As school is winding down your student may be asked to reflect or write a report on a subject, idea, person, or place in which they studied over the course of the year. When writing your student is cautioned about copyright laws. Copyright is a difficult concept to wrap a mind around for students; however you can support the teachers by enforcing this concept at home. One of the best ways is to start your child thinking as an author. You can tell them that whenever they write a poem or story or even a paper for their class, or a drawing or other artwork, they automatically own the copyright to it.
Copyright is a form of protection given to the authors or creators of "original works of authorship," including literary, dramatic, musical, artistic and other intellectual works. What that means is that, as the author of the work, they alone have the right to do any of the following or to let others do any of the following:
make copies of their work;
distribute copies of their work;
perform your their publicly;
display their work publicly;
make “derivative works” (including making modifications, adaptations or other
new uses of a work, or translating the work to another media).
By getting a child to recognize they have the same rights as does some of the well known authors, musicians, etc they read or listen to will help them understand why copyright is so important for us all.
Kids seem to jump on the latest digital gadgets and apps so quickly it's hard for parents to keep up. VEA is now making a video available to parents to help them keep their kids safe in the rapidly changing environment. "Keeping Your Child Safe Online" is a short video with commonsense tips to navigate these challenging waters.
You can check out the webpage at http://www.veanea.org/home/584.htm and access the video directly at https://vimeo.com/59735672.
See you in cyberspace!
February 6th is Digital Learning Day (http://www.digitallearningday.org/). This is a great day to sit down with your student and surf the net. As you browse the net consider signing up for a Pininterest account with your student. Pininterest (http://pinterest.com/) is an online scrapbook. As you browse through the web you can use the service's "pinning" feature to save sites or images to a "board". Each member of the family can have their own board under your account. By keeping all boards under one account you can safely allow your student the opportunity to collect clippings from things that interest them and you may get to know your student a little bit better in the process. See you in Cyberspace!
Happy New Year! It's that time where folks make promises to themselves or loved ones in an attempt to grow or make something better. One resolution you can make is to be a better informed parent when it comes to the internet. Jump in and learn the basics of the Internet—read articles, take a class, talk to other parents and of course, chat with your child's ITRT (ME!). A good place to start with some basics is www.LearnTheNet.com. A good place to stay current with the latest in online technology is mashable.com. You don’t have to be an expert to have a handle on your child’s online world. See you in cyberspace!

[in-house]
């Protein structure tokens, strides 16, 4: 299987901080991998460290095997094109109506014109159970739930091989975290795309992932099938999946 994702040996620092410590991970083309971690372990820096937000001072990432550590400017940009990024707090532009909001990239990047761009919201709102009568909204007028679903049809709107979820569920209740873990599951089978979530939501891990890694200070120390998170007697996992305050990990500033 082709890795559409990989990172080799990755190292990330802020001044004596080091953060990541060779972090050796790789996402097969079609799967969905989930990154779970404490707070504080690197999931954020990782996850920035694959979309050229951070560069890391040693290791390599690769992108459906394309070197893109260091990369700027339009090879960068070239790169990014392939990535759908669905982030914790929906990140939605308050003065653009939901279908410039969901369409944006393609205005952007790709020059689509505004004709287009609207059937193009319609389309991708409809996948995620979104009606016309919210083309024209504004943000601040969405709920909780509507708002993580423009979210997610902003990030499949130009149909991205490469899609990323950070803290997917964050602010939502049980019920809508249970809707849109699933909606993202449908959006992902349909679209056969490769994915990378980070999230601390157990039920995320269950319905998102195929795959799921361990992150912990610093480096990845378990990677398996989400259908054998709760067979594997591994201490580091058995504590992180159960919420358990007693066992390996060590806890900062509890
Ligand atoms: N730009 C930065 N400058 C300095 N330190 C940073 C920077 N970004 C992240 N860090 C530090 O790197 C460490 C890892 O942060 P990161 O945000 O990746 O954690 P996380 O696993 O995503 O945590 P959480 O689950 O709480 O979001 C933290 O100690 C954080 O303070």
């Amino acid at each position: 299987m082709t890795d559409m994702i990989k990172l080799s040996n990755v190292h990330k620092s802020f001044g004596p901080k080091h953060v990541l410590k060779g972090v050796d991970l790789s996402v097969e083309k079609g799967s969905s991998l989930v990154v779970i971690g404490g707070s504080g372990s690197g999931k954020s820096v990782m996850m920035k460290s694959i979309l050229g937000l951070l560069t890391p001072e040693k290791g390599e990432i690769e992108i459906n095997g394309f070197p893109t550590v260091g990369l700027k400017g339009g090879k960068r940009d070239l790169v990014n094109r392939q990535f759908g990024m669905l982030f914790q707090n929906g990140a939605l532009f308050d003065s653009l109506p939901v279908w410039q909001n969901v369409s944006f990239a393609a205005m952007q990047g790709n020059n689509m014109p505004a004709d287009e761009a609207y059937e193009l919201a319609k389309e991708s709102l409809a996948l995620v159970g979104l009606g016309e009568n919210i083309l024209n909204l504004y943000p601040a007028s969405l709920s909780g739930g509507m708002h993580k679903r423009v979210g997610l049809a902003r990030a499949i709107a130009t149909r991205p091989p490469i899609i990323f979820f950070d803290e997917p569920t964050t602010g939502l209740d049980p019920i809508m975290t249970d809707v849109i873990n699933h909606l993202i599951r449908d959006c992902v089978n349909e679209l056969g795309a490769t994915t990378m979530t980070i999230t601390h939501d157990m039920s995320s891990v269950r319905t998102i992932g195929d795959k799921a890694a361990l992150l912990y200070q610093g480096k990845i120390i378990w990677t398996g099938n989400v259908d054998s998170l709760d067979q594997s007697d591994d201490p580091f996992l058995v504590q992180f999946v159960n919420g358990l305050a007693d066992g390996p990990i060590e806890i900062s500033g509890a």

During this season you may be thinking about that perfect technology toy for your child. The options you have are mind-blowing! Should you get them a laptop, an IPod/IPad, an Android tablet, or would the traditional desktop be best. Wasn't it easier when a Barbie or G I Joe was the gift of the day? Whatever you decide to give remember that with ths technology your child is able to explore the world and much of the world is not safe for your elementary child. This may be the time to sit down with your child and together complete a family media agreement. At school students have to sign an acceptable use policy before being allowed on the net. You can do something similar at home with your child. Let your child come up with some of the rules the family will follow. You also want to make sure that included in these rules is one that gives you as the parent the right to review and see any site or app the child may be using.
We are coming up on my favorite time of the year, Thanksgiving! Thanksgiving is the perfect time to sit down with your student and use the internet together for something other than gaming. Why don't you think about starting a family blog? Two free, and easy to use websites are Google Blogs and Weebly.com. Beginning in November, your family can set aside some time each week to compose a post together on things for
which you are thankful. By building a blog together you will spend quality time with your child in "world" they are very familiar with. They can probably teach you someting! Plus you will have the perfect opportunity to talk about online behaviors and your expectations. If you do create your own family blog, please share it with me at: firstname.lastname@example.org. See you in cyberspace!
My name is Mrs. Melanie Lewis and I am the ITRT in your student's building. Throughout the school year I work with various teachers and students in many different capacities so that the technology is used in the best way possible to support learning. Feel free to email me at any time if you have a question about how to help your student at home online, how one of our computer programs or tools is used, or even with a personal computer question. I can be reached at email@example.com Looking forward to meeting you in cyberspace!